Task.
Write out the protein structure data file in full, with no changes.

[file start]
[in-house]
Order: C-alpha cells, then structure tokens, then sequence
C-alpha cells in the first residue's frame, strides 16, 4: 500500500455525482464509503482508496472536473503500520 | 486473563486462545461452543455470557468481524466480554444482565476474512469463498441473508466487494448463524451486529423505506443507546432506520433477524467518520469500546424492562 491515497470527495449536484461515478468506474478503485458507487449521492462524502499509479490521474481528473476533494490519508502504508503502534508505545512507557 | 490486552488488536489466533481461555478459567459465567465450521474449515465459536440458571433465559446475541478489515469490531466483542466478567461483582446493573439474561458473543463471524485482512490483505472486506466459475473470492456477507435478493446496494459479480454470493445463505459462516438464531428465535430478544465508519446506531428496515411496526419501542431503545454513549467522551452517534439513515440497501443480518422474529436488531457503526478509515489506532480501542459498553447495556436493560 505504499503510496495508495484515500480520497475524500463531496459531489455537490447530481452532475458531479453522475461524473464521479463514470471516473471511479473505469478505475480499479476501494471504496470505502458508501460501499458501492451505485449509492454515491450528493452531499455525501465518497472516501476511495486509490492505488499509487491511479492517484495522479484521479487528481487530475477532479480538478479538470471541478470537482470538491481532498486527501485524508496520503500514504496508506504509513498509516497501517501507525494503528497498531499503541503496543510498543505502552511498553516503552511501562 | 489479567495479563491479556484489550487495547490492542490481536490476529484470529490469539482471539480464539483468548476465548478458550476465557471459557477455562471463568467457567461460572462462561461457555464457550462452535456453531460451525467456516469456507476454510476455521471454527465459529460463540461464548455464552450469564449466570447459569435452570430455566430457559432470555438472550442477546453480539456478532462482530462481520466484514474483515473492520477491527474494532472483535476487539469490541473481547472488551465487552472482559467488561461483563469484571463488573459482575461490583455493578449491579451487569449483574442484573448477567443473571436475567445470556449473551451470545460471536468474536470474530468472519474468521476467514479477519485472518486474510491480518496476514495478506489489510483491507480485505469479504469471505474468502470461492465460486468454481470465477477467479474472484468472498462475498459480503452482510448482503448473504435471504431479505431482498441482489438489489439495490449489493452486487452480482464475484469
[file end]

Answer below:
[in-house]
Order: C-alpha cells, then structure tokens, then sequence
C-alpha cells in the first residue's frame, strides 16, 4: 500500500455525482464509503482508496472536473503500520 | 486473563486462545461452543455470557468481524466480554444482565476474512469463498441473508466487494448463524451486529423505506443507546432506520433477524467518520469500546424492562 491515497470527495449536484461515478468506474478503485458507487449521492462524502499509479490521474481528473476533494490519508502504508503502534508505545512507557 | 490486552488488536489466533481461555478459567459465567465450521474449515465459536440458571433465559446475541478489515469490531466483542466478567461483582446493573439474561458473543463471524485482512490483505472486506466459475473470492456477507435478493446496494459479480454470493445463505459462516438464531428465535430478544465508519446506531428496515411496526419501542431503545454513549467522551452517534439513515440497501443480518422474529436488531457503526478509515489506532480501542459498553447495556436493560 505504499503510496495508495484515500480520497475524500463531496459531489455537490447530481452532475458531479453522475461524473464521479463514470471516473471511479473505469478505475480499479476501494471504496470505502458508501460501499458501492451505485449509492454515491450528493452531499455525501465518497472516501476511495486509490492505488499509487491511479492517484495522479484521479487528481487530475477532479480538478479538470471541478470537482470538491481532498486527501485524508496520503500514504496508506504509513498509516497501517501507525494503528497498531499503541503496543510498543505502552511498553516503552511501562 | 489479567495479563491479556484489550487495547490492542490481536490476529484470529490469539482471539480464539483468548476465548478458550476465557471459557477455562471463568467457567461460572462462561461457555464457550462452535456453531460451525467456516469456507476454510476455521471454527465459529460463540461464548455464552450469564449466570447459569435452570430455566430457559432470555438472550442477546453480539456478532462482530462481520466484514474483515473492520477491527474494532472483535476487539469490541473481547472488551465487552472482559467488561461483563469484571463488573459482575461490583455493578449491579451487569449483574442484573448477567443473571436475567445470556449473551451470545460471536468474536470474530468472519474468521476467514479477519485472518486474510491480518496476514495478506489489510483491507480485505469479504469471505474468502470461492465460486468454481470465477477467479474472484468472498462475498459480503452482510448482503448473504435471504431479505431482498441482489438489489439495490449489493452486487452480482464475484469